Back when Friendster was in its infancy and we were learning how social networking was going to work, an interesting phenomenon started to occur. Every few weeks, I would receive a request from someone I hadn't spoken to in years, asking to be added to their page. It seemed rude to say no, but slightly odd to say yes. After accepting the invitation, their picture would sit on my profile, but it wouldn't initiate any correspondence. Years later, looking at my page, their faces are still there, reminding me that we were, indeed, once friends. But it's a strange feeling, because I share nothing with them now, and wonder if I look as random to them on their page as they feel to me on mine. This is, of course, the general M.O. of the entire social networking revolution. Cruising around MySpace, you find characters who have thousands of friends, and you have to wonder if these people feel actually connected to anyone. It's a new type of interaction that I suspect anthropologists will study years from now: a form of connectedness that relies on the most fleeting connections. In the old days, you at least shared history with the individuals who requested to be your internet friends -- nowadays I receive requests from complete strangers with whom I have nothing in common, and the entire system grows increasingly ridiculous.
For me, it's both nostalgic and depressing to look at my Friendster page and see the graveyard of relationships that didn't stand the test of time. It's difficult to remember why some faded away, and in other cases I can immediately recall what went wrong. But, as I'm sure many have experienced, you can't remove the profiles from your list. Perhaps you don't want to be rude and let the other person know that, hey, we're just not friends anymore. Or maybe you don't mind the idea of letting the friend know, but you don't want to be the first one to admit it -- so the faces just sit there in a stalemate. Or maybe it's just laziness, and it's more effort -- emotionally and technologically -- than it's worth to update the page.
This dilemma of "what to do with former friends" is just one of the themes in Kelly Reichardt's Old Joy, a film that captures so many human feelings and experiences in so few words and such a short running time that it seems to be almost unreal. The film follows Mark (Daniel London) and Kurt (Will Oldham), two pals and a (well-cast) dog on a camping trip to the Pacific Northwest. Once much closer, their lives have taken different paths: Mark is married with a baby on the way and Kurt is a vagabond/philosopher who hasn't made much of his adulthood and seems content to continue to float. Over the course of their trip, not much happens: They get lost, they smoke some pot, they find a natural hot-tub bath and relax -- it all seems pretty low key and easygoing.
And yet, at the same time, without actually "talking about it," the film manages to dramatize both the conflict and the closeness that is inherent in friendships that have lasted over many years. When Kurt discusses his career aspirations, you sense that Mark has heard it all before and knows it won't amount to anything -- and yet, he accepts his friend's wishes and, eyes secretly rolling, encourages him. Small antagonisms that have built up over the years begin to surface: Kurt's irritated at Mark's cellphone and responsibilities, and Mark's irritated at Kurt's lack of planning and disorganization. In perhaps the most telling moment, Kurt gives Mark an unwelcome back rub, and we recognize the moment when a friend wants us to "be cool and open your mind" to something that just isn't your speed.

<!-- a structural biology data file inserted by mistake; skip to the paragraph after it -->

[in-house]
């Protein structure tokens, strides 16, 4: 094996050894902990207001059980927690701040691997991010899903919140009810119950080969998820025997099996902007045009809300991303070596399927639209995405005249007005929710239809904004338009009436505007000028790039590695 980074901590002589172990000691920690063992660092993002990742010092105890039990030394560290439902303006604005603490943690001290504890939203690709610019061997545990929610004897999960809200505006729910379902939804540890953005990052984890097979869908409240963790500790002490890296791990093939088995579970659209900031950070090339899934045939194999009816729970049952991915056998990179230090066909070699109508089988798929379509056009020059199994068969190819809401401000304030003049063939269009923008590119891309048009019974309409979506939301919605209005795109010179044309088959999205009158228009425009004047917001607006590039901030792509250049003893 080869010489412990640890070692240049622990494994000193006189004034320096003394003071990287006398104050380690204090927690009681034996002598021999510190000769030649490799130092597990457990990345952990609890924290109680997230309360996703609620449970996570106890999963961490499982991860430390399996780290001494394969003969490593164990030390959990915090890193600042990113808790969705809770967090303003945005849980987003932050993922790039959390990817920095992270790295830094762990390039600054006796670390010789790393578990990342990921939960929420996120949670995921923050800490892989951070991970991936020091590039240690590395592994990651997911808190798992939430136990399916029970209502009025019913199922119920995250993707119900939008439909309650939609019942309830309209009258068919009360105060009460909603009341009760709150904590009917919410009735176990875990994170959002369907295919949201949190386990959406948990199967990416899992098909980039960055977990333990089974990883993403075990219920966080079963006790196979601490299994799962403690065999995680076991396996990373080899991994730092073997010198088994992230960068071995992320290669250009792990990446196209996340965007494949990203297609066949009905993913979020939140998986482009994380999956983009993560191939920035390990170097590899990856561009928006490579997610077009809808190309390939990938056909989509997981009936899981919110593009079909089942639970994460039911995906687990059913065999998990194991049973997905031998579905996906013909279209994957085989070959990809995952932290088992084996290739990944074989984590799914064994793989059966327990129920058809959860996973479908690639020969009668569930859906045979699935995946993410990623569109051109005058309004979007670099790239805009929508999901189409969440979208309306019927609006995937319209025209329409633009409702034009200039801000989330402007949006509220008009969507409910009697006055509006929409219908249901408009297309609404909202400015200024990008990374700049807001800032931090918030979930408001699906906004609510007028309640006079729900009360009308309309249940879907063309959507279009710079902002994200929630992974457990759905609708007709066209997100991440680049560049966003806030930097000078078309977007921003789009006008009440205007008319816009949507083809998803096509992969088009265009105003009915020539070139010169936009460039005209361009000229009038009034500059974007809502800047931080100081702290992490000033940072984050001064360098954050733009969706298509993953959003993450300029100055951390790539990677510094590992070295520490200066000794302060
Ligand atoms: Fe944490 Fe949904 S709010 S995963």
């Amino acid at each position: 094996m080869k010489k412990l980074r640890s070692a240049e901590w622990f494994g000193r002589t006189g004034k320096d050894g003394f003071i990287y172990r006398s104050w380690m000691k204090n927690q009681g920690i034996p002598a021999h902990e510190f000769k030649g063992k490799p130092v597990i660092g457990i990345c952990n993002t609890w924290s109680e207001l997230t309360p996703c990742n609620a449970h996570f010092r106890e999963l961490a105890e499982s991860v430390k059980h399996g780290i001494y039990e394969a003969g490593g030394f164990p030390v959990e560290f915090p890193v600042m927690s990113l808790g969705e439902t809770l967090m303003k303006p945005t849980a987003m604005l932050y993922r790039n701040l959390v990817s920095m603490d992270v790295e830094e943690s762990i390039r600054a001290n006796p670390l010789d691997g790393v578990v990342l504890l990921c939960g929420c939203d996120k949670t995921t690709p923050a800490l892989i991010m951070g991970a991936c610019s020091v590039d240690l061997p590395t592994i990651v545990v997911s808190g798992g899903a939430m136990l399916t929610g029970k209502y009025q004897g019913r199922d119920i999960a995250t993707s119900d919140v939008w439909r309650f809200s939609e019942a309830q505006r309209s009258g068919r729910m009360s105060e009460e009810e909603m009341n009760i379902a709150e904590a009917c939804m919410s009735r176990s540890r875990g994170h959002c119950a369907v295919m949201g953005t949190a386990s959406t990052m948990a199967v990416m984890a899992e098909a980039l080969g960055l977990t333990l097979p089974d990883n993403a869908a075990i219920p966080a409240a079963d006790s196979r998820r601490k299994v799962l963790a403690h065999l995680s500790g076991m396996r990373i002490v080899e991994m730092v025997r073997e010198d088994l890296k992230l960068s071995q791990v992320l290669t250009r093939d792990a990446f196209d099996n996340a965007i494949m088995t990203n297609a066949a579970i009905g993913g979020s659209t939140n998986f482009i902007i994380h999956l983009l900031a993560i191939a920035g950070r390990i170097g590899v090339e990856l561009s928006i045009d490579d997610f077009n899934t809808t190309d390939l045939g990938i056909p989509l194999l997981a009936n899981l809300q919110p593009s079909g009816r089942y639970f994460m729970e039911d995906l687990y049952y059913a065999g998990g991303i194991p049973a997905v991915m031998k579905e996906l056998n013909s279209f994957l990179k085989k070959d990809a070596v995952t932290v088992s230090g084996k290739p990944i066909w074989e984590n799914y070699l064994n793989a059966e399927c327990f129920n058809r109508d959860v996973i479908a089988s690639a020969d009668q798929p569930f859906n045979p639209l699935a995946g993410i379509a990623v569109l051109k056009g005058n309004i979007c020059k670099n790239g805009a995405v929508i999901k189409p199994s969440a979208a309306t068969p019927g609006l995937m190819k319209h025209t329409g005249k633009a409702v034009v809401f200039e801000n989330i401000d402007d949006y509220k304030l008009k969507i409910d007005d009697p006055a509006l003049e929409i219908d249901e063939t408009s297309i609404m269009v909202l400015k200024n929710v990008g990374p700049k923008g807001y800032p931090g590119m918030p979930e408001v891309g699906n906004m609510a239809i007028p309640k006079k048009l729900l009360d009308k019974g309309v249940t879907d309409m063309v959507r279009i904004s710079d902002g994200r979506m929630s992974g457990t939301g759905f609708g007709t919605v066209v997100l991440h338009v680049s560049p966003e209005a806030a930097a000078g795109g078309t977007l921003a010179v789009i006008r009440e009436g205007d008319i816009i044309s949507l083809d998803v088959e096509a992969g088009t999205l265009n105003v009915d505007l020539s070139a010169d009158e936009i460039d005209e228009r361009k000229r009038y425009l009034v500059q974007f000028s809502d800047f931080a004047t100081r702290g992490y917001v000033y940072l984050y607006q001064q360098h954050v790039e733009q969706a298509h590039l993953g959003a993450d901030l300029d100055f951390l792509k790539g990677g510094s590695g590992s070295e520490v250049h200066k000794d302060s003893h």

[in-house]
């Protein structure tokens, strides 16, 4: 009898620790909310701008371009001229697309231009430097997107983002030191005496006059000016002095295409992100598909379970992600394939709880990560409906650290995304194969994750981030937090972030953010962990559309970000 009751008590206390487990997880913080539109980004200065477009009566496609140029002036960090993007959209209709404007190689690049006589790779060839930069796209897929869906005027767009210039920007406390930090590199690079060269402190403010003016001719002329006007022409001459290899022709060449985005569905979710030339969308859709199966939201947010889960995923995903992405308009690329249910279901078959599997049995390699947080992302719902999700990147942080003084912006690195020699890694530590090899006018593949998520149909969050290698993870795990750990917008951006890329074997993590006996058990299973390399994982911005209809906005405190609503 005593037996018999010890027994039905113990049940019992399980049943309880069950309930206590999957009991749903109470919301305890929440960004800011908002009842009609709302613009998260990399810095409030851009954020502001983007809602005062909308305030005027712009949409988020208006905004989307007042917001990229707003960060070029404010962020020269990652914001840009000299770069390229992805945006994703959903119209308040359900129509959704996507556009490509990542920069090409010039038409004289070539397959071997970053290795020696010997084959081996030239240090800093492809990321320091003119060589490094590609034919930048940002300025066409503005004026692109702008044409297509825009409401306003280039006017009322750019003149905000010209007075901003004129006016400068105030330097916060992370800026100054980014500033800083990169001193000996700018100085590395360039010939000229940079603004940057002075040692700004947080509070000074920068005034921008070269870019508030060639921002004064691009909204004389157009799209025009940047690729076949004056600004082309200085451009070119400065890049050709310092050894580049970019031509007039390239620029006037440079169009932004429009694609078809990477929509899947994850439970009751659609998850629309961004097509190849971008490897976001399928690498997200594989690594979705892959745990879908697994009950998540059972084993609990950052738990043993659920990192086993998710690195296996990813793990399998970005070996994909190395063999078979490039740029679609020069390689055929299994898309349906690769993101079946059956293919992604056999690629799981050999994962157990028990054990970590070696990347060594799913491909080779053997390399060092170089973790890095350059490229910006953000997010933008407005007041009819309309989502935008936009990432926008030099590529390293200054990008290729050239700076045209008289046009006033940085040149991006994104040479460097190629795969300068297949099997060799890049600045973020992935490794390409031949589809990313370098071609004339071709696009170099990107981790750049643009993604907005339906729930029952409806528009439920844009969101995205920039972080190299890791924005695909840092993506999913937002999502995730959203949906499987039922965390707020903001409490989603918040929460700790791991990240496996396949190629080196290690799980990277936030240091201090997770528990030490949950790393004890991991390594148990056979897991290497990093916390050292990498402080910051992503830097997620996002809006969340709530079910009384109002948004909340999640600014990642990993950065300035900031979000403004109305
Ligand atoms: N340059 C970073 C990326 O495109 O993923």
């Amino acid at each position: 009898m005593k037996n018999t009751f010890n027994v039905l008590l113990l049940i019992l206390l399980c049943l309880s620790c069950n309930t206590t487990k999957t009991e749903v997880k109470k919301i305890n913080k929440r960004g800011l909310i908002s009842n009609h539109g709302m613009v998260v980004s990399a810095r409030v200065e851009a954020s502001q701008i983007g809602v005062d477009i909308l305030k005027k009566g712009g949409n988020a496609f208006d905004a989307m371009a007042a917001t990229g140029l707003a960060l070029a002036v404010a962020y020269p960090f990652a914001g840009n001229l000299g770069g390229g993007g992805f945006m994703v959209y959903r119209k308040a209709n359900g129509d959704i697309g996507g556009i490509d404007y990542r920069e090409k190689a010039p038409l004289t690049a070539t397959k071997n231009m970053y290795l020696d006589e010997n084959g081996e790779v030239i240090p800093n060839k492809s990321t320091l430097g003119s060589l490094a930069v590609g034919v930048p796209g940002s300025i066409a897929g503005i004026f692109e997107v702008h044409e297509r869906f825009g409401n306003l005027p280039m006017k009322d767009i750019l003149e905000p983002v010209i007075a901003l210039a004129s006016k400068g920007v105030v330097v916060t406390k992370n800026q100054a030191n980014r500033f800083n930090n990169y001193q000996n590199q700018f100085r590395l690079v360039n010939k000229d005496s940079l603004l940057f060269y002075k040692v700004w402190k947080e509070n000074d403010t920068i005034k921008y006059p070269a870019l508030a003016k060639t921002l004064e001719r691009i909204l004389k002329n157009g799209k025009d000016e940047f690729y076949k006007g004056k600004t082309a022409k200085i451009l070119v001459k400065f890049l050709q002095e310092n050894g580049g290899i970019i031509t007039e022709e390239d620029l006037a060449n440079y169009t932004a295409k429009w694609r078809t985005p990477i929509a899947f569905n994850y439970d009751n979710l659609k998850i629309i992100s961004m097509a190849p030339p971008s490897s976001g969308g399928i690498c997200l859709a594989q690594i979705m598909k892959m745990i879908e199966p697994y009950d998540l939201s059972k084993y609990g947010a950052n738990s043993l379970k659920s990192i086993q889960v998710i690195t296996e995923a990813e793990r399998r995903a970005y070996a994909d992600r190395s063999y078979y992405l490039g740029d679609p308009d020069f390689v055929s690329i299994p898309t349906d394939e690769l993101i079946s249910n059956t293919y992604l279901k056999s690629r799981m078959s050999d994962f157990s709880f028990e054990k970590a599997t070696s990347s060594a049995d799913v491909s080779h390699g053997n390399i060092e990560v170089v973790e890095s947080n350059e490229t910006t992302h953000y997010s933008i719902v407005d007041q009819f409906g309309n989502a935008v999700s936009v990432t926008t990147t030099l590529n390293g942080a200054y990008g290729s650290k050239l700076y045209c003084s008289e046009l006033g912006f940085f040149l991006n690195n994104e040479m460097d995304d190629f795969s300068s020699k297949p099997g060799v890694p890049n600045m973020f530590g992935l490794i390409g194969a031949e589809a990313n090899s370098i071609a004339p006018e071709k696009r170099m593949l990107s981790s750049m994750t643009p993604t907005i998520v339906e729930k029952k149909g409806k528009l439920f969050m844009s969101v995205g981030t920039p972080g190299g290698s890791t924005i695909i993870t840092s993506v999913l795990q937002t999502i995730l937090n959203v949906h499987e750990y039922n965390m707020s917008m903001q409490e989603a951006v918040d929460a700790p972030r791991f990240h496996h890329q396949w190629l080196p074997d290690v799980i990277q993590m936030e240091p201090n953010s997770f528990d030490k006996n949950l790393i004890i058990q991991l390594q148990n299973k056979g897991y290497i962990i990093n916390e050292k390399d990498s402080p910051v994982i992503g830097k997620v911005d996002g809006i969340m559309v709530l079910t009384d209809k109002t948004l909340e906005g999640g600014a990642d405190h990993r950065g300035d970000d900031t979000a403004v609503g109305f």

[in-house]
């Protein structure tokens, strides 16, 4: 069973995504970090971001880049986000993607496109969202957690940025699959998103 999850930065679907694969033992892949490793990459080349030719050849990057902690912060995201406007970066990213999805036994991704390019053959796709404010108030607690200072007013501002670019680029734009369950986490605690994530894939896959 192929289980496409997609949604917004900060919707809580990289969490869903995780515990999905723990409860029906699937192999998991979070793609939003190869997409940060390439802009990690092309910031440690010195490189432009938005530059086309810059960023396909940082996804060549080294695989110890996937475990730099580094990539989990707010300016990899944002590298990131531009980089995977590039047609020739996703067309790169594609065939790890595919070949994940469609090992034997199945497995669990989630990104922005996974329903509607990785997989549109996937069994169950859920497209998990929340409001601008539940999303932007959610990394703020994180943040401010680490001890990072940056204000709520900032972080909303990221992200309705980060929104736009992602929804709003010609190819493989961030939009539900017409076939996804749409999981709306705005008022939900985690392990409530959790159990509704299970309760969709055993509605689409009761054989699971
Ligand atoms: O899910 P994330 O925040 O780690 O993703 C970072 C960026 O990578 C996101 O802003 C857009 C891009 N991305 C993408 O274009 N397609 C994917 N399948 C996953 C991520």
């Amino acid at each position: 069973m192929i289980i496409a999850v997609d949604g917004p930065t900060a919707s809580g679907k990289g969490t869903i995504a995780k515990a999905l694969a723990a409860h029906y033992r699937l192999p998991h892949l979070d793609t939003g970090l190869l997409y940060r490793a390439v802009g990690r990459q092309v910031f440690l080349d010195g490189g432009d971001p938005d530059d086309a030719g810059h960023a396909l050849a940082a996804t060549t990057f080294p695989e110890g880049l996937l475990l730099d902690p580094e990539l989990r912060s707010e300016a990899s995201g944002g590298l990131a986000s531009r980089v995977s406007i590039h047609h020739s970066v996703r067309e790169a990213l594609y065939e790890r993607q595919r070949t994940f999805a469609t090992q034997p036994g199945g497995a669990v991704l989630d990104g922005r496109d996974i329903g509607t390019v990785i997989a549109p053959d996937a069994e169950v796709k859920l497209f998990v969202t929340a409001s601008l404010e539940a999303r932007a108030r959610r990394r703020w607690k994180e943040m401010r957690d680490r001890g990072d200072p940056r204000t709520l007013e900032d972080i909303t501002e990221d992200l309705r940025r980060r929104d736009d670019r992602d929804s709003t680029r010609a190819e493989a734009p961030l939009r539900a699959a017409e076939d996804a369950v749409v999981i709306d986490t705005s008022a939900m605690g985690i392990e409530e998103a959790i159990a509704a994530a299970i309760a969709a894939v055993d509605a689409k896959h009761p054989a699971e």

The movie hinges on these familiar moments, and in so doing, conjures an entire history for these guys that we somehow intuit without being told. You sense the beginnings of their friendship, when Mark saw in Kurt a free spirit and Kurt recognized a willing disciple; their good times camping in the past when they were always on the same wavelength; the moment in their friendship when Mark realized that Kurt had nothing more to offer, and that he was tired of his eccentricities. All of this is planted in the imagination by their simple interactions in the present -- a creeping, intangible quality in the filmmaking that's difficult to detect when it's working its magic. But all of this is long in the past, and this trip is the final moment in an end that's slowly been coming for years.
As the story continues, you begin to wonder why we feel the need to grasp onto old friends and relive the glory from the past. For Kurt and Mark, it might've been a way to remember when times were better, when life hadn't taken its toll and anything was possible -- when Kurt's spontaneity and Mark's seriousness had the potential to result in great things. Perhaps that's what's toughest about the trip, that both men see themselves reflected in the other's shortcomings.
When they finally return to their lives, you know they will not repeat this ritual. The trip was a final stab to determine if there was anything left in what was once a solid friendship. And although no conflict actually occurred, you sense that they realize there's nothing left to teach each other, nothing left to enjoy together, nothing else to discuss. In a way, it feels like getting a request on the internet from a former friend. It's a test to see if there's anything there, and you accept as a way of saying, "yes, I felt something for you once," and leave it at that. And as Kurt and Mark realize, that's what toughest looking at those pictures on my Friendster page: There are few traces of the optimism and goodwill that once were in those relationships, and all that's left is a static image staring back at me, a ghost.
Getting Reel is a biweekly commentary about movies and the world.